But, as I said before, my mind has more talent and free time than I do. And I've found myself both overwhelmed by the to-do list these sonic daydreams create. And I freeze up whenever I go to physically work on the project - a project that means more to me than just about anything else in my life - because it just seems so overwhelming... so unattainable. For some odd reason, I am struck with a sort of primal fear when I think about moving forward. And then all the questions flood forth…

Can I do this? Where will I find a singer? Will they be able to convey the emotion I want? Can I mix it myself? Can I play the guitar well enough? The drums? Should I bring in another musician? Will they respect my vision, or try and kidnap my baby? Will anyone see merit in this? Will they understand what I’m trying to say?

(sigh) Where's my orchestra?


OK… now it’s time for “Nook Tunes” – the part of the column where I suggest some discs that I think are “must haves” for rock and rollers like myself. Please feel free to share any additions to this list you’d like to share over on the “Newbie’s Nook” section of the message boards. Today I’m going to pay tribute to a couple incredible singer/songwriter types that don’t get the credit they deserve, IMHO.

Matthew Sweet – “Altered Beast”
This – my friends – is my favorite rock disc of the 90’s. It’s Sweet’s follow-up to the excellent “Girlfriend”, and it surpasses its predecessor in every way imaginable. The songwriting is hard-edged in some places (like the rip-roaring opener “Dinosaur Act”), heart-breakingly beautiful in other places (“Evergreen”), and catchy as all hell to boot (“Time Capsule”).

Matthew Sweet is a master songwriter, and this is his master piece. He combines original chord structures with some of the best harmonies you’ll hear this side of the Beach Boys. And for us guitarist, he scores a coup here by recruiting Richard Lloyd (Television) and Robert Quine (Voidoids) for 6-string duties. While the guitar soloing that constantly peppers almost every song on the disc can at first seem annoying, which each successive listen you can hear how the perpetual soloing is indeed necessary for the feel of the album.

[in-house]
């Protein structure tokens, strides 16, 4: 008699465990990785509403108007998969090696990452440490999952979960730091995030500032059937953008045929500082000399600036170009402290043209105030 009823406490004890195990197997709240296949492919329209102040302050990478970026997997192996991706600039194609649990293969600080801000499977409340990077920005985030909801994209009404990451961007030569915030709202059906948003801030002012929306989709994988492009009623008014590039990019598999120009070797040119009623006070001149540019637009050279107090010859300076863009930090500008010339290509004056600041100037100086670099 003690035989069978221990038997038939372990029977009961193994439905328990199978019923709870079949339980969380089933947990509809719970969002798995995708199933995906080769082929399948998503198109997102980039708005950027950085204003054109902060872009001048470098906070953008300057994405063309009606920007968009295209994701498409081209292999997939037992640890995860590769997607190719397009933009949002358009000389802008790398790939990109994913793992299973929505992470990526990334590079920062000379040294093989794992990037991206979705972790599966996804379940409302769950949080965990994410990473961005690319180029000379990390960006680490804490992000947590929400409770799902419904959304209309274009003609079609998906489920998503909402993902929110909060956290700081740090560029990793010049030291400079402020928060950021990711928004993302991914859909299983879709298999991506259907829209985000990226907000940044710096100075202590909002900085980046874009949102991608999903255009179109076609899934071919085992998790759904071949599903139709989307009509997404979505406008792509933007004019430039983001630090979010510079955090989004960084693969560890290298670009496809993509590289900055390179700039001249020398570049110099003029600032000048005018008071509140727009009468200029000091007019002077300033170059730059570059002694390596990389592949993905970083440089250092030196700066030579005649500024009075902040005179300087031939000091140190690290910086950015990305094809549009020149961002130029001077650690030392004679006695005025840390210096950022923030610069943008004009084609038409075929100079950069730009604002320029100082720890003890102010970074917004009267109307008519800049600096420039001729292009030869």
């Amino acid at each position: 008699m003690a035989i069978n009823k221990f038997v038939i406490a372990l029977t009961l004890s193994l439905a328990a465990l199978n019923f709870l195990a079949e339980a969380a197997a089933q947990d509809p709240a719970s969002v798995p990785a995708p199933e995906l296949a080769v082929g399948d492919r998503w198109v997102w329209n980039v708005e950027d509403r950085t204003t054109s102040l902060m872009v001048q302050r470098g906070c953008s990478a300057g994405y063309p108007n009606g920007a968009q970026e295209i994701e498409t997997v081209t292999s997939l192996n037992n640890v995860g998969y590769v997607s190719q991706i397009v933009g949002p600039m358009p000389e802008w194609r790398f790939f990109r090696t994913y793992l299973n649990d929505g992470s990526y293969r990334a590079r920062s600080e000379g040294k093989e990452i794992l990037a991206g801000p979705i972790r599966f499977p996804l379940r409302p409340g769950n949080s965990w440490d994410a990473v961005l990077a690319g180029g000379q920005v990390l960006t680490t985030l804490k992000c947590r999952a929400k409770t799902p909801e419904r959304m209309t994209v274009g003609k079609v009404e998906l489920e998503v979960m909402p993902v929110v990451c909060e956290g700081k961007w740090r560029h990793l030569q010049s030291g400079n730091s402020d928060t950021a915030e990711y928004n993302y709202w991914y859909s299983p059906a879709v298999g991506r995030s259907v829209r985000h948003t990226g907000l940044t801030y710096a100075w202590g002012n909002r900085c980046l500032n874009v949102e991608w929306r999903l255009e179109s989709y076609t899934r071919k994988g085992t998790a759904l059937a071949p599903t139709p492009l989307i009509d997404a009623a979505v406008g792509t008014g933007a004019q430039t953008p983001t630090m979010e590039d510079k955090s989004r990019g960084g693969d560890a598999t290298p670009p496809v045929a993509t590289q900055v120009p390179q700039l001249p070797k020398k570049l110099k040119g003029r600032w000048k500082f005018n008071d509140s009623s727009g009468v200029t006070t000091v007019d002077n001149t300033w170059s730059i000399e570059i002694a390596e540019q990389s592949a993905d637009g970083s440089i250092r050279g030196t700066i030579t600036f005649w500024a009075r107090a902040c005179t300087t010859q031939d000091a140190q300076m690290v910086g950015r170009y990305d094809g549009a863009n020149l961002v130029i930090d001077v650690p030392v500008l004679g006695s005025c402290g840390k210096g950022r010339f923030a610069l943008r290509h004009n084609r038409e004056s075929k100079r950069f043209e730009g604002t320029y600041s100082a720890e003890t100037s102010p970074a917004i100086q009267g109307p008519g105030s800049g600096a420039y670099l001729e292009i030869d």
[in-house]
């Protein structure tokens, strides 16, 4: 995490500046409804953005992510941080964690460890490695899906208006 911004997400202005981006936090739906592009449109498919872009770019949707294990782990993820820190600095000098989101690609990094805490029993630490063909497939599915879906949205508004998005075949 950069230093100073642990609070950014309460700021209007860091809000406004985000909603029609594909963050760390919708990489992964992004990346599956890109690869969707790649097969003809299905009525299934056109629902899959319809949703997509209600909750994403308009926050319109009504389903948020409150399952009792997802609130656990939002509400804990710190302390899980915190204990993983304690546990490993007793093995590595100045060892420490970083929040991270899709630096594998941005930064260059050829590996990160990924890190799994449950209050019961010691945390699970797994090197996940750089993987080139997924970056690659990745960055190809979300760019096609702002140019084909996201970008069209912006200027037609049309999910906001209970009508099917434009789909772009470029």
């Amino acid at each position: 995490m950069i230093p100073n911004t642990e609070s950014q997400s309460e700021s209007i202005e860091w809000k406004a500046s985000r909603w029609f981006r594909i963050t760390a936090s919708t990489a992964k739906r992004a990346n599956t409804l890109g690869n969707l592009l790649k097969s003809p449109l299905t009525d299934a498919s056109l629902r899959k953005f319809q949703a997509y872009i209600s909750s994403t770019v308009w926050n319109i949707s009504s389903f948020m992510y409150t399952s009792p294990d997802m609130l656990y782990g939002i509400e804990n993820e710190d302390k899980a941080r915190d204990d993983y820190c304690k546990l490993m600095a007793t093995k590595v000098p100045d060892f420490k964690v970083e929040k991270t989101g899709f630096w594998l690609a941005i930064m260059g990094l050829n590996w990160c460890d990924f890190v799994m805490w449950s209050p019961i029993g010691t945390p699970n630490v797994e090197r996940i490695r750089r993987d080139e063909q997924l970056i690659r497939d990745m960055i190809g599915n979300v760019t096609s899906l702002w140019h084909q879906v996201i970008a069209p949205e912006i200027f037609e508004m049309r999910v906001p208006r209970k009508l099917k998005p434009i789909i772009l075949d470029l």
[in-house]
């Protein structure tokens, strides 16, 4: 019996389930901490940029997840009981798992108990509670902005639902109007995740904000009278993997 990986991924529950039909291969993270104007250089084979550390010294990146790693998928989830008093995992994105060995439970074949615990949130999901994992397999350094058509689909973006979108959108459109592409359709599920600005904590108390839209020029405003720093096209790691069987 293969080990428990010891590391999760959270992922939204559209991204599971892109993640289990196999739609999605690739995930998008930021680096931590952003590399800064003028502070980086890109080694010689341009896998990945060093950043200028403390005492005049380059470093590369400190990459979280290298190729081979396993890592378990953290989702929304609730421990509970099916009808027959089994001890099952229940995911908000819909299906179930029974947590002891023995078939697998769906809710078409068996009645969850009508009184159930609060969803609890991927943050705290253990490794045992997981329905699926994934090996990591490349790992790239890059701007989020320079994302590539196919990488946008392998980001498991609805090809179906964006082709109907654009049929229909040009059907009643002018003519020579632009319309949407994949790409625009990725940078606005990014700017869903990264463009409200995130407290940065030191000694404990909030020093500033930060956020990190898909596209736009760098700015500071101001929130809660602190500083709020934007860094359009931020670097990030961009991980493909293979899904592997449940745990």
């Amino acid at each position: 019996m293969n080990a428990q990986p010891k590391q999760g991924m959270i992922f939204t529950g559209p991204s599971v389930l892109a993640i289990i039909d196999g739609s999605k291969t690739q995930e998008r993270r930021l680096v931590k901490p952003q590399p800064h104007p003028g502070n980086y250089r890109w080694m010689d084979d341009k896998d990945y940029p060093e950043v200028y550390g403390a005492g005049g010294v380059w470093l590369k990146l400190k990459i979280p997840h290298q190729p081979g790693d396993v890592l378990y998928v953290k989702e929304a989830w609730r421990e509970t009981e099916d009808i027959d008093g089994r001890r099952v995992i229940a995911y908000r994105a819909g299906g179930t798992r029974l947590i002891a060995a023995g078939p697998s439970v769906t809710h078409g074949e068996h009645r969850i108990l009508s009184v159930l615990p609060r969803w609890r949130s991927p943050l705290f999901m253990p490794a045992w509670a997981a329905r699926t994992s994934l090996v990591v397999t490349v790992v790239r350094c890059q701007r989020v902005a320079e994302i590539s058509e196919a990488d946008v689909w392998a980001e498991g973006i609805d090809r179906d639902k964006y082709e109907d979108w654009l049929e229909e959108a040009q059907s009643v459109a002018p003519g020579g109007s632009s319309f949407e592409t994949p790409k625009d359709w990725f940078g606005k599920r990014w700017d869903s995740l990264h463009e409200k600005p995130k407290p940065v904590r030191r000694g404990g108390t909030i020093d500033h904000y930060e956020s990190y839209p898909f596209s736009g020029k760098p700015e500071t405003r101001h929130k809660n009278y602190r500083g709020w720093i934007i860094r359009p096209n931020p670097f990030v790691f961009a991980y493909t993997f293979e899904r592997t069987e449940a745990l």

This is truly a treasure of songwriting, and I’d strongly suggest any fan of the singer/songwriter genre pick it up.

Crowded House – “Together Alone”
New Zealand’s Crowded House is considered by many in America as a one-hit wonder, which is unfortunate view because anyone familiar with the band leader Neil Finn’s work knows that he is probably the most talented pop songwriter since Paul McCartney. His knack for hooks is just about unparalleled, and you’ll find yourself singing his melodies in your head long after you’ve pulled the disc from your player.

Together Alone was the swan song of the band – their last studio effort – and is, IMHO, their best. If you like dreamy melodies and goose-bump inducing harmonies, look no further – brilliant songs such as “Catherine Wheels”, “Pineapple Head”, “Private Universe” and “Kare Kare” are so beautiful that one is almost transported away while listening to them. I just can’t imagine anyone hearing these gems and not coming away amazed that this album didn’t sell a jillion copies…

If you do nothing else this weekend, at least try to find a copy of the song “Catherine Wheels” somewhere – I’ll give a Nook Guarantee that you’ll come away impressed.

Anyway, that’s all from me. Thanks for reading the column and please feel free to contact me at or by stopping by “The Newbie’s Nook” section over on the message boards.